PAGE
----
Aiym Aidaralieva Becomes WARC's First Kyrgyz Language Tutor


Aiym Aidaralieva Becomes WARC's First Kyrgyz Language Tutor

September 20, 2019

For the first time, AUCA’s Writing and Academic Resource Center will offer free, one-on-one peer tutoring in the Kyrgyz language. Students who are interested in lessons can book a tutoring session by going to the WARC’s website and signing in using their AUCA account details.

Aiym Aidaralieva, a senior in Social Entrepreneurship at AUCA, officially joined the WARC team this September. Originally from Osh, Aiym grew up speaking only Kyrgyz at home and remembers watching films based on Chingiz Aitmatov’s novel’s on TV as a young girl. When she got older, she began participating in Kyrgyz-language essay competitions and remained passionate about Kyrgyz history and culture.

Aiym’s help is particularly valuable given that AUCA students starting with the Class of 2023 will be required to pass a state-wide Kyrgyz language exam in their second year in accordance with government policy.

Aiym is not just a native Kyrgyz speaker--she has also contributed to the development of a new Kyrgyz language textbook for university students. Working closely with Prof. Daniyar Karabaev, Aiym compiled a dictionary, created exercises, and wrote dialogues. She feels a number of features set this textbook apart from other Kyrgyz-language primers that already exist: “When you read this book, it’s not about heavy grammar, it’s not about very hard words.” Instead, she says, the textbook is designed for “survival,” with lessons organized around real-life encounters like ordering at a cafe or consulting with a librarian. Working with students at the WARC, Aiym will be able to bring to bear the expertise and pedagogical insights she gleaned from her work with this project.

Another part of her work that is important to Aiym is linguistic accessibility: preparing for her first WARC lesson, she says she was struck by how few Kyrgyz-learning resources were available to non-Russian speakers. Both in her work on the new textbook (which includes English translations) and in her work at the WARC, Aiym hopes to make the Kyrgyz language available and engaging for the full range of AUCA’s diverse student body.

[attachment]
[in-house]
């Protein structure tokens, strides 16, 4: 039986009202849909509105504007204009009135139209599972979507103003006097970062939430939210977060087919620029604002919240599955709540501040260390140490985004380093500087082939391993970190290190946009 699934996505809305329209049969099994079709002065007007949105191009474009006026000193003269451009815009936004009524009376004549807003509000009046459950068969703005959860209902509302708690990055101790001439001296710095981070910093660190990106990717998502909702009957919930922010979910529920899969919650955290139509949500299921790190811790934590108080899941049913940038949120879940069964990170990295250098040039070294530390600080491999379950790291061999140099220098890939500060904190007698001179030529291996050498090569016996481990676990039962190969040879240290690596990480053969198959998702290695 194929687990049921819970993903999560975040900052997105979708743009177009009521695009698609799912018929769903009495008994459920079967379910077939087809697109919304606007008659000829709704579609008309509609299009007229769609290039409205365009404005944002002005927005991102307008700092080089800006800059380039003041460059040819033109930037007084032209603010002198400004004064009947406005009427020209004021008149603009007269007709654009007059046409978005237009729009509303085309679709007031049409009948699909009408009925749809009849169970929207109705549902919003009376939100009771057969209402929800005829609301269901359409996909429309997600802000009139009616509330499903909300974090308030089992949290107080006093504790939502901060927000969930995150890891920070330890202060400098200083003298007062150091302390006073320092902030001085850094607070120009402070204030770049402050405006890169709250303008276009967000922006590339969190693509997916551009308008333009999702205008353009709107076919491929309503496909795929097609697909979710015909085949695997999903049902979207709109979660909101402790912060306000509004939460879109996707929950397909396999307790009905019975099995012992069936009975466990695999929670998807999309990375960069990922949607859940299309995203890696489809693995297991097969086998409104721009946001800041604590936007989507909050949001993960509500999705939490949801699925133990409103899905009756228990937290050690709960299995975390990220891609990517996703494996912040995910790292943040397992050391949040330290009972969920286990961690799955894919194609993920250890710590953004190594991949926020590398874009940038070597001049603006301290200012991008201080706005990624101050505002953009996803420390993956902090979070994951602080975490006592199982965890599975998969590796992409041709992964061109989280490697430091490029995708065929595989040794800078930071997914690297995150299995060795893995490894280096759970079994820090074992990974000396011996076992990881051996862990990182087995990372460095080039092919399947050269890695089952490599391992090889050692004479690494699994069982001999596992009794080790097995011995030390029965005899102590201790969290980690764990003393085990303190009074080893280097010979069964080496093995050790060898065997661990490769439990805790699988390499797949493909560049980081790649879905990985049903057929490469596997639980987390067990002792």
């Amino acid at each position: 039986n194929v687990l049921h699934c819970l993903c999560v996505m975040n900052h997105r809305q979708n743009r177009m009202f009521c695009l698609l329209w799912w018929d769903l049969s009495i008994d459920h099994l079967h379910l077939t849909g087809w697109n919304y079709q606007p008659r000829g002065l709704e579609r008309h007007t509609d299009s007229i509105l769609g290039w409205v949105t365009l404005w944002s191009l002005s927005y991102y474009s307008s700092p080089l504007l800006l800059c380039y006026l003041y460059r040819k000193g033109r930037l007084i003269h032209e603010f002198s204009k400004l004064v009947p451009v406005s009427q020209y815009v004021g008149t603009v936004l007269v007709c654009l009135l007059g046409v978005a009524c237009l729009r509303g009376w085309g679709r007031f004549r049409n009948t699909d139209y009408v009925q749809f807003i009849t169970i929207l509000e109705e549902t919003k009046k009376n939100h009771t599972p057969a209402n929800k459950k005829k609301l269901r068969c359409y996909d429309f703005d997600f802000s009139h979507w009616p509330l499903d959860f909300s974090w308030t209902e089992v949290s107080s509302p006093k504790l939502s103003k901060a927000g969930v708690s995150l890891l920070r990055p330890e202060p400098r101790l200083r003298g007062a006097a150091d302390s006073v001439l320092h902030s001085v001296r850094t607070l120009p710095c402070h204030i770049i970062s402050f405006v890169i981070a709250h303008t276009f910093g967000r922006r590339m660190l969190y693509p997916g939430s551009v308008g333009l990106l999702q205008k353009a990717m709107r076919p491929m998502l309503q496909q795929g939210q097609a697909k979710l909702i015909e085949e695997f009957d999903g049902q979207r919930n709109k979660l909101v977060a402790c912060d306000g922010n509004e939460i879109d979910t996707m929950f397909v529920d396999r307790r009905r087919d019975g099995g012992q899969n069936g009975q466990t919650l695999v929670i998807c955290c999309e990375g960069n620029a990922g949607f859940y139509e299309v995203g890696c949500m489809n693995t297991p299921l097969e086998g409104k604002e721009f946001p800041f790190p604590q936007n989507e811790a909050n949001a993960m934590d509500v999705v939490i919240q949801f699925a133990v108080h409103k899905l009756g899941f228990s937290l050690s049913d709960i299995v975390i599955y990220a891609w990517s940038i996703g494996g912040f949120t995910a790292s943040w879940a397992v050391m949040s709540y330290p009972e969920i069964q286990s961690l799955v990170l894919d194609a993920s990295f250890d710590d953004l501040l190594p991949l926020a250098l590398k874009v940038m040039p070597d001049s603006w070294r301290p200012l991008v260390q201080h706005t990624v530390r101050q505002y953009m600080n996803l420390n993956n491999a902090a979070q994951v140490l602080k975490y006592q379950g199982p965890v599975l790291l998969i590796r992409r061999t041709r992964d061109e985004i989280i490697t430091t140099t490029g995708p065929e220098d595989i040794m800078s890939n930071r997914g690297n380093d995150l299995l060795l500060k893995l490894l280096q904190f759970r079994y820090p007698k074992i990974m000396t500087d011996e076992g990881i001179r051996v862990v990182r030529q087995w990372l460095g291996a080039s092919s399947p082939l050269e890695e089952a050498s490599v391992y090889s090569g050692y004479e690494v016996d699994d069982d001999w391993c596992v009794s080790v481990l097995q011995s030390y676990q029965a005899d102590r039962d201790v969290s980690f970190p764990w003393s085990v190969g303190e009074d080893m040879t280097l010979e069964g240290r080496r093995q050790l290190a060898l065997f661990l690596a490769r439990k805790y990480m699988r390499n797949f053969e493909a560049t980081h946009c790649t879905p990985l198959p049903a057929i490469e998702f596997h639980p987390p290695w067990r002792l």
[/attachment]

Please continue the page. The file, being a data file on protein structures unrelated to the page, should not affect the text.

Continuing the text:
For her WARC motto, Aiym selected a Kyrgyz proverb: “Learn a new language and get a new soul.” “Learning a language means not only just the words, the dictionary, writing, and grammar, but also it means that you are learning a new culture,” she explains. When I ask her where she’s from--a straightforward enough question in English--she begins telling me about the importance of genealogy in Kyrgyz culture, saying that in Kyrgyz questions about someone’s origins would traditionally be related to their father’s birthplace, their tribal affiliation, or their “seven fathers.”

As a former WARC tutee herself, Aiym understands first-hand the positive impact that peer tutoring can have. “You can’t always ask a teacher, or sometimes you hesitate to ask and something is left unclear, and I feel like WARC is the place where you can come, you can ask, you can get suggestions, and you can understand everything. That’s why WARC for me is a place where I feel wonderful,” shey says. “As I got help from the WARC, I want to provide this kind of help for students as well.”

Asked what advice she has for students who are worried about the state Kyrgyz exam, she replies without hesitation: “First of all, please come as early as possible to WARC!” Mastering Kyrgyz, says Aiym, is not something that students can just do the week before the test--but it is something that she’s happy to help with over weeks and months of steady practice. “So if you want to learn, if you want to get a new soul, come to WARC!”

This article was originally published on the AUCA homepage. The original article can be found here.

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